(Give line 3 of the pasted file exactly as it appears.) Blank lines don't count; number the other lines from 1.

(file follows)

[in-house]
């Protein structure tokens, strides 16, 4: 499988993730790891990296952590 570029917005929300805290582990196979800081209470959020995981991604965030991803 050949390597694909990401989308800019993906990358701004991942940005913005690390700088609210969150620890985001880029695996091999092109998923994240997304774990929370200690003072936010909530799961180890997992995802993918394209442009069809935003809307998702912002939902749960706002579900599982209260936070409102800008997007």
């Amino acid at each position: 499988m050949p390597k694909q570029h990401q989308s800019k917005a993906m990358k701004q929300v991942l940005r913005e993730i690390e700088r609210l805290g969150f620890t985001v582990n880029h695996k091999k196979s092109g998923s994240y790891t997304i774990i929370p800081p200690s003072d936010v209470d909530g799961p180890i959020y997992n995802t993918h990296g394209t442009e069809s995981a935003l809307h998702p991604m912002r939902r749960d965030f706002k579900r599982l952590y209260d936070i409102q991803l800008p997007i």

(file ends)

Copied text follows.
């Amino acid at each position: 499988m050949p390597k694909q570029h990401q989308s800019k917005a993906m990358k701004q929300v991942l940005r913005e993730i690390e700088r609210l805290g969150f620890t985001v582990n880029h695996k091999k196979s092109g998923s994240y790891t997304i774990i929370p800081p200690s003072d936010v209470d909530g799961p180890i959020y997992n995802t993918h990296g394209t442009e069809s995981a935003l809307h998702p991604m912002r939902r749960d965030f706002k579900r599982l952590y209260d936070i409102q991803l800008p997007i």